Chousyo-ji (long victory) (長勝寺 – 33) was another large and opulent complex. The staff gave me a very salty tea which probably wasn’t the best thing to drink on such a hot day. From here I could see the large mountain ahead which I would need to submit before the day was over which was a little daunting.

On the other side of the town, I visited Houan-ji (保安寺 – 40) where the lady running the place had turned her pet pugs into mini-celebrities; photos of them wearing Buddhist robes and badges bearing their likeness were on sale. All three were in attendance when I got my book stamped!

The trail up the mountain begins immediately behind Houan-ji, with the steepest sections requiring ropes to pull yourself up. If that’s too much, you could walk the long way up the road instead.

I reached Bukkoku-san (佛谷山 – 41) at 2.20 pm. The main hall is built into the mountainside and I was surprised to find more photos and even a statue of the pugs. Here I bumped into the taxi henro again who were surprised at my progress. They were in a bit of a rush to complete the pilgrimage so were hurrying between temples.

The hike to Nishino-taki (西の瀧 – 42) follows the contours of the mountain and has a couple of really nice viewpoints along the way. The weather couldn’t have been better!

A secret tunnel accessed from the left side of the main hall of Nishino-taki leads through the mountain to a tower higher up where a monk was giving a short lecture to a group of car henro who I’d bumped into earlier in the day.

At the end of his talk, the monk prayed for each person then we went outside to see the amazing views from the balcony of the tower. You can see Shikoku in the distance.

The gate to the entrance of the temple beautifully frames the view of the ocean on the horizon, beyond which a stone staircase lined with lanterns leads down to the road.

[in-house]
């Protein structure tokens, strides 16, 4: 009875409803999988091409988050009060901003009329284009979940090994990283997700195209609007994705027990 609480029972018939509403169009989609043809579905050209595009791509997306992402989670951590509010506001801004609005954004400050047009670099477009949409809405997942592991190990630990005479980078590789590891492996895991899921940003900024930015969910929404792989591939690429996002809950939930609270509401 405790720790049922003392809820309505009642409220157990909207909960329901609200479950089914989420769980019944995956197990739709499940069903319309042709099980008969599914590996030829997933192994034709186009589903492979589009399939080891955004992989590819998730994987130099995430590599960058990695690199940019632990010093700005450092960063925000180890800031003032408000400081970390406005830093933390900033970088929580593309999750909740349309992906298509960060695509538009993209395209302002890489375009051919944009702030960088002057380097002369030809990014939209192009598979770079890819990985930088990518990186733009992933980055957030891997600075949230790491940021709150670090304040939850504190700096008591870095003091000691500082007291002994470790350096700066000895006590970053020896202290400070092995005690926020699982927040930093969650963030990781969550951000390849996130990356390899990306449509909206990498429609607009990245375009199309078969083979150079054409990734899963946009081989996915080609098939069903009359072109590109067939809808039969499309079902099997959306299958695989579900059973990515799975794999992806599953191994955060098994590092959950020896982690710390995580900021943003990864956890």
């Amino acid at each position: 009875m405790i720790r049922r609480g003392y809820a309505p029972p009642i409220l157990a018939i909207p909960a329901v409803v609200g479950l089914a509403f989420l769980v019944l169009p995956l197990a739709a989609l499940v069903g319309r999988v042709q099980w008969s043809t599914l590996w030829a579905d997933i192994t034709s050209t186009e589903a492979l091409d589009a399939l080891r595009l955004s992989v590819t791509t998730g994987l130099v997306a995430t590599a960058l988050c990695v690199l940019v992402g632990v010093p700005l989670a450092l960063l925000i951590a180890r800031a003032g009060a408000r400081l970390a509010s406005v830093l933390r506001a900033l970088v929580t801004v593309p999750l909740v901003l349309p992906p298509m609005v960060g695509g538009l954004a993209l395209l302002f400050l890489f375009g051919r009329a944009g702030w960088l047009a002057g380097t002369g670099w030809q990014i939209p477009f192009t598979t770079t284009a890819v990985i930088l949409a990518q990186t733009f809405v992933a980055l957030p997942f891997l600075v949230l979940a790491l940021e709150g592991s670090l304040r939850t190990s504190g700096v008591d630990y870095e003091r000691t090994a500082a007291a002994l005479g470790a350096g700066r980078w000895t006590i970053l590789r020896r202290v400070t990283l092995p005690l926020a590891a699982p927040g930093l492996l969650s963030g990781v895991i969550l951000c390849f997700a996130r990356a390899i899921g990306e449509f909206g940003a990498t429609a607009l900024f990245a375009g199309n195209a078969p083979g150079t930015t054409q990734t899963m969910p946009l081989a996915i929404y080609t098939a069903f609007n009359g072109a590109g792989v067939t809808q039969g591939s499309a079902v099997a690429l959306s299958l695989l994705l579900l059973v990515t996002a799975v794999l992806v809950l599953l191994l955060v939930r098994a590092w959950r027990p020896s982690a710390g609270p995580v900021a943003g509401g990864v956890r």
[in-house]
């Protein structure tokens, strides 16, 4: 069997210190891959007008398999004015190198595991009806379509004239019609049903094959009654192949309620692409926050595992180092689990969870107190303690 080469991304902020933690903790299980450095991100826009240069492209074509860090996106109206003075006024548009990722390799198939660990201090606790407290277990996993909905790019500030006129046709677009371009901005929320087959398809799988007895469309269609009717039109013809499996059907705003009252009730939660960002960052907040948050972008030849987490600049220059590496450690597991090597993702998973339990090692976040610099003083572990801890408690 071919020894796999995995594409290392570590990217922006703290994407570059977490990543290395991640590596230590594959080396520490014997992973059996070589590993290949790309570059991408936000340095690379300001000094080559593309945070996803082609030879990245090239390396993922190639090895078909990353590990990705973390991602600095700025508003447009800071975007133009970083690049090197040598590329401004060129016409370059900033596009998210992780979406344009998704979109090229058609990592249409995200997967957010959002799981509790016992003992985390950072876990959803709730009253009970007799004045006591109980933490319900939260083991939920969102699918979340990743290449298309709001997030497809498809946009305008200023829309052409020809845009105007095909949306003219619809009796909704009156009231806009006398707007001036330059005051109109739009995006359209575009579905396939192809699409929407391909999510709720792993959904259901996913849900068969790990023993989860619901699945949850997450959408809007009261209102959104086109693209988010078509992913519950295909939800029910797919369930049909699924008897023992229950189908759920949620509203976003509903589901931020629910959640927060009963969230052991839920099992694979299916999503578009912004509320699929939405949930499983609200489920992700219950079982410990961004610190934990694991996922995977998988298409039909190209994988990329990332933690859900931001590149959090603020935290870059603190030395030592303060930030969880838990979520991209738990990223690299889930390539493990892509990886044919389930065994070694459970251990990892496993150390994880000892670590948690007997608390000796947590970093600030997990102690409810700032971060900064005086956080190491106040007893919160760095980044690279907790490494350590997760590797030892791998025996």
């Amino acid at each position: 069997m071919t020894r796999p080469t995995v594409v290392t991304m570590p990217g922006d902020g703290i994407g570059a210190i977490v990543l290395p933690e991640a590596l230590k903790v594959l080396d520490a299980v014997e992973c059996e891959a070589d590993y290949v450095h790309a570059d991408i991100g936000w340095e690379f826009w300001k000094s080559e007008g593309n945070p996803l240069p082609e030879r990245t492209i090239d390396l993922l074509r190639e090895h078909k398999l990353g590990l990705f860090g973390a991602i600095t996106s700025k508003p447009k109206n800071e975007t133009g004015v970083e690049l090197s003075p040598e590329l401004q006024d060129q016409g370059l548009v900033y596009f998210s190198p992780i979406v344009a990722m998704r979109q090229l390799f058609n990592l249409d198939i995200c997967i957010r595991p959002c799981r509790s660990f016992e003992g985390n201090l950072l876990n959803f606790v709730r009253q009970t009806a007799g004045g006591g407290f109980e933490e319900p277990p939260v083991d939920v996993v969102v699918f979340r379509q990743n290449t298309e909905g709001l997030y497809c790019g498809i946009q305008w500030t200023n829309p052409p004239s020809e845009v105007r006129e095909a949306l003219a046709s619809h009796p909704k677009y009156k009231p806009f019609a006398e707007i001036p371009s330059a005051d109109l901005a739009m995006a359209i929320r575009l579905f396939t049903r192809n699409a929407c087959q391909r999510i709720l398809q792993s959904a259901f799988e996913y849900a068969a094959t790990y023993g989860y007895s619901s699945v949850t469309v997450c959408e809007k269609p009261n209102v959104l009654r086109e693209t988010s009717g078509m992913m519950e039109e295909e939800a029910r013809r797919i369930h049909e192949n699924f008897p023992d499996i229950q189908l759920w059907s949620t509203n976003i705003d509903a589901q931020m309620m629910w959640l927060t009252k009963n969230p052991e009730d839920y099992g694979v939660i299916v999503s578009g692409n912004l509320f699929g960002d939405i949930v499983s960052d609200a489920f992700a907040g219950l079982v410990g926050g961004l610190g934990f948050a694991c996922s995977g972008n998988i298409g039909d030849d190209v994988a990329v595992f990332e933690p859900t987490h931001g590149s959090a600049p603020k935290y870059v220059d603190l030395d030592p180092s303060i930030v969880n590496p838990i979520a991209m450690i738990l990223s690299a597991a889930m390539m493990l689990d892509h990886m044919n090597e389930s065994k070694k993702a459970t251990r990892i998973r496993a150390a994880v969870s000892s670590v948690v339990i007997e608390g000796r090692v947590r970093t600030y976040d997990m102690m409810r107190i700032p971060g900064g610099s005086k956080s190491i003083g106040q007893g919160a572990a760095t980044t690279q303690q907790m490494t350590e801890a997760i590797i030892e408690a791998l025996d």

After descending from the mountain, I ended the small Hayashi-an (林庵 – 35) only to find a window full of faded children’s dolls staring back at me. The line between cute and creepy had definitely been crossed!

I met the group of taxi Henro once again at Matsukaze-an (松風庵 – 39) and Koumyou-ji (光明寺 – 38). Their driver kindly told me about the Futaba (フタバ) supermarket next to the hospital. There wasn’t much choice so I ended up making sandwiches for dinner again.

Arriving back at the campsite shortly before 5 pm, the staff guided me through the rules which they had kindly translated into English, most of which related to separating the trash for recycling! Luckily the campsite has hot showers and a coin laundry which were much appreciated.

The campsite had half a dozen or so people staying although it has capacity for a lot more. My neighbour was travelling by bicycle around the island and couple of others had motorbikes.

I ate my simple dinner watching the sunset over the sea before retiring to my tent to listen to podcasts before attempting to get some sleep.

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Originally from the UK, David is designer and wanderer currently based in Tokyo. Prior to this, he lived in China and still returns frequently to continue exploring this vast and varied land. He started Randomwire in 2003 to chronicle his travels and occasional musings. Feel free to drop him a line.